Summary of The Zigzag Principle

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Rating

7

Qualities

  • Applicable

Recommendation

The way the crow flies – the shortest distance between two points – is a quick, straight line. Many people apply this routing principle to business and to life by chasing success on the apparently quickest, easiest route or the direct path of seemingly least resistance. Serial entrepreneur Rich Christiansen suggests that, instead, you progress toward your goals by “zigzagging.” His “Zigzag Principle” consists of three main steps: make a profit, add resources and scale your business. Christiansen provides solid advice that’s easy to follow. Most of his examples spring from his own successes and failures. He readily admits the latter but glories perhaps a bit too much in the former. Outside examples might have balanced the risk of self-promotion. Even so, Christiansen clearly proves the effectiveness of his zigzag strategy. getAbstract recommends his manual to entrepreneurs, small-business owners and managers of larger companies seeking direction.

About the Author

Rich Christiansen, a former executive at Mitsubishi Electric and About.com, is a serial entrepreneur. He has founded or co-founded more than 30 enterprises.

 

Summary

“Zigzagging Your Way to Success”

When you’re starting or running a business, don’t try to bulldoze your way through obstacles or seek the shortest path to your objectives. Instead, to improve your chances of success, systematically “zig and zag” through a series of linked goals.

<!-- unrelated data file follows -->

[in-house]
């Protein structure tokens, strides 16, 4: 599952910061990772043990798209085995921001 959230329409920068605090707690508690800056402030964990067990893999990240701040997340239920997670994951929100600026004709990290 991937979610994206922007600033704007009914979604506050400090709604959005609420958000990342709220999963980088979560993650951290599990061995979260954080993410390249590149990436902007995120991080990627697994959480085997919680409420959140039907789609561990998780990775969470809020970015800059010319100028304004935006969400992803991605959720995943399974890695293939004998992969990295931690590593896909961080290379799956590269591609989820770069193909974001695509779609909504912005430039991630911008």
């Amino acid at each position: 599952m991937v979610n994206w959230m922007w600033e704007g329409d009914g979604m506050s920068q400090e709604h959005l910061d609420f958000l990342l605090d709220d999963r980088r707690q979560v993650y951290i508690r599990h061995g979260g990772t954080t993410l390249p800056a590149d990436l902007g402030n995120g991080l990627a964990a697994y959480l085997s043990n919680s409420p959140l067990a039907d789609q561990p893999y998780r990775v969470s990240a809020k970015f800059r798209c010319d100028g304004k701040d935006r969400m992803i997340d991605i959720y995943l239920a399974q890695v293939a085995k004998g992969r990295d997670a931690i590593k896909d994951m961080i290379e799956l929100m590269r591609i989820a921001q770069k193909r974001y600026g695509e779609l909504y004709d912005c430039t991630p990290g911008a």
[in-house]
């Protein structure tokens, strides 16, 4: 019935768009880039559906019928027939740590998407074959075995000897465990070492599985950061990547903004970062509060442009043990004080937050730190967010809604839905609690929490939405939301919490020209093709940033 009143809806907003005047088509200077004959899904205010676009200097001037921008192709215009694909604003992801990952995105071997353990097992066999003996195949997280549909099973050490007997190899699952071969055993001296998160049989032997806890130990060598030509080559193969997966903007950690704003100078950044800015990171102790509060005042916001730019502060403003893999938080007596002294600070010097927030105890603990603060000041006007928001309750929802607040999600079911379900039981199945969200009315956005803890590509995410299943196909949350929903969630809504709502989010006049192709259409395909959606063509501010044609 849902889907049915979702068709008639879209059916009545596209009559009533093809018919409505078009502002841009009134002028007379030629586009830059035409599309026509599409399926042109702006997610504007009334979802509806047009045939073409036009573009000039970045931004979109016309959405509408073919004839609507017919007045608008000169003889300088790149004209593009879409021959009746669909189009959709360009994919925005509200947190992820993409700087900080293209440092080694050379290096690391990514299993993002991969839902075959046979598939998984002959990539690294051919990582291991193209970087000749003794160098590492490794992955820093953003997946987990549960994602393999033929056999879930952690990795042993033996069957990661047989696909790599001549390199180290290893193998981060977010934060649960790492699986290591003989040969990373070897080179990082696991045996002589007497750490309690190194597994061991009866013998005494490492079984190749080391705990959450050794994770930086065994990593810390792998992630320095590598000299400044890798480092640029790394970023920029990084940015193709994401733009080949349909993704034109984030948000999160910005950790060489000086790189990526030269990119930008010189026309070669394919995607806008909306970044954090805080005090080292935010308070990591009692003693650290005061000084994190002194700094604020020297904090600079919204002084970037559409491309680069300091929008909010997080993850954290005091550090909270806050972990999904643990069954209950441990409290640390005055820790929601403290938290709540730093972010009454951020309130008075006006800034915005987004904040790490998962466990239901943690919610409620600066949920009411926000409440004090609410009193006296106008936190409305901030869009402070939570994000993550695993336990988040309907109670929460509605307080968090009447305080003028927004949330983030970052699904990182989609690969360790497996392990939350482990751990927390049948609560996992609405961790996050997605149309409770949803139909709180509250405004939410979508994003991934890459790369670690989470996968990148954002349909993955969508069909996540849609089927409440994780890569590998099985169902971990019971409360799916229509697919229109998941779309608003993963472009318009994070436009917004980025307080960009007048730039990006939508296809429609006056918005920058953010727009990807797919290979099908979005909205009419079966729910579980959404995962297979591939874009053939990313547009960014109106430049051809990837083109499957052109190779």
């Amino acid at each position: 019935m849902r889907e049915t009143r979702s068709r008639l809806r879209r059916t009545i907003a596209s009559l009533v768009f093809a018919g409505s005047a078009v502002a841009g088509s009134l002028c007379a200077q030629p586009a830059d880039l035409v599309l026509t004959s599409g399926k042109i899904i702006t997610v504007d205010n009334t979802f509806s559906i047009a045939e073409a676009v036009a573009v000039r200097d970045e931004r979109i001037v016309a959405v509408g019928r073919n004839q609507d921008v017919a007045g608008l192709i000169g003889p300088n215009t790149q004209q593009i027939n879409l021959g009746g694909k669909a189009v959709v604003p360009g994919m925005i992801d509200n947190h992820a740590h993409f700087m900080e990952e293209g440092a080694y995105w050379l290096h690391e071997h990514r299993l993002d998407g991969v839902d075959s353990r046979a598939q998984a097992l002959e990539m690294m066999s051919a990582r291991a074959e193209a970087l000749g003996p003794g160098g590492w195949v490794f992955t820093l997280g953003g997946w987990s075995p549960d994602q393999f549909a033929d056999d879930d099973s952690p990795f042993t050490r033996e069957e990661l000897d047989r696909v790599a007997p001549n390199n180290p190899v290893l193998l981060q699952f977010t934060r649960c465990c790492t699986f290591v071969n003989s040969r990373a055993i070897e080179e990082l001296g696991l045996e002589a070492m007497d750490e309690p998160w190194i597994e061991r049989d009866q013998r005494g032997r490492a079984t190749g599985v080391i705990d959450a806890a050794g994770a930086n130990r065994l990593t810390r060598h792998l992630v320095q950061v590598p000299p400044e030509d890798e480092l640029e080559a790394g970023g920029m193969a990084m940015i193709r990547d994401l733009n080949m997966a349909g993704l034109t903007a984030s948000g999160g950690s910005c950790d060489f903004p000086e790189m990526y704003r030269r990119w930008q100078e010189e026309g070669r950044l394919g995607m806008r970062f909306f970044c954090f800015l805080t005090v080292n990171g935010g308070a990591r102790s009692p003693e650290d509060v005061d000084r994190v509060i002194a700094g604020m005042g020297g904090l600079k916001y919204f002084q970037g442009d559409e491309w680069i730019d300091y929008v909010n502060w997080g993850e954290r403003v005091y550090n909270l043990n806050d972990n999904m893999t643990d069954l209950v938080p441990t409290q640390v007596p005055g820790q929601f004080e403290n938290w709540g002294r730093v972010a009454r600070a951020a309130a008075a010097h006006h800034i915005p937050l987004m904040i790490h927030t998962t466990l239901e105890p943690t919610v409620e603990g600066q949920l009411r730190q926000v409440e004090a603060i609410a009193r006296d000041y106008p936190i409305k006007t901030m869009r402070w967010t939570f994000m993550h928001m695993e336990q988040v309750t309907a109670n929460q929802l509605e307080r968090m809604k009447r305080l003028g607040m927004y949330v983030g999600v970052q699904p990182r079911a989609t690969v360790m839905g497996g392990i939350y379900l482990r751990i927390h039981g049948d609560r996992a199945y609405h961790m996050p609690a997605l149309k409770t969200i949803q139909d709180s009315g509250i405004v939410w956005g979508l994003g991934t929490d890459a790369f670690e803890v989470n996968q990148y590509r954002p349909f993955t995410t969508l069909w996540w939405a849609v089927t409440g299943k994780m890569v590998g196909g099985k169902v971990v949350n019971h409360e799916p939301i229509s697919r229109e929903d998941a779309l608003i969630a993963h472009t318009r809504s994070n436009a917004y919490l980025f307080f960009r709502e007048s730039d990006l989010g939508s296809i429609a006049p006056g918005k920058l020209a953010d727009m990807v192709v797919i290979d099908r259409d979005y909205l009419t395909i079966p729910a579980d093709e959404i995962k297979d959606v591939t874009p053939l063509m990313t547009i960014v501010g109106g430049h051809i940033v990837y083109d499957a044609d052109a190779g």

“Identifying Resources”

Begin by listing the resources you already have. Clearly, you need “financial capital” – that is, money. But many people don’t realize that they already own other crucial resources, including “mental capital” and “relationship capital.” Your knowledge, expertise and skills make up your mental capital. Your connections with friends, family members and business associates make up your relationship capital.

Tapping into your mental and relationship capital can help you find the financial capital you need. Even if you work for someone else, always regard yourself as your own boss. When you view your career development as working for yourself, you can draw on your resources to find the necessary capital.

Your mental capital is much more than your formal education. Your passions and motivations form a significant portion. Share your mental capital...


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    A. S. 6 years ago
    Althought this summary is in the strategy catagory, it's helps you focus and define your personal goals. Very useful advice.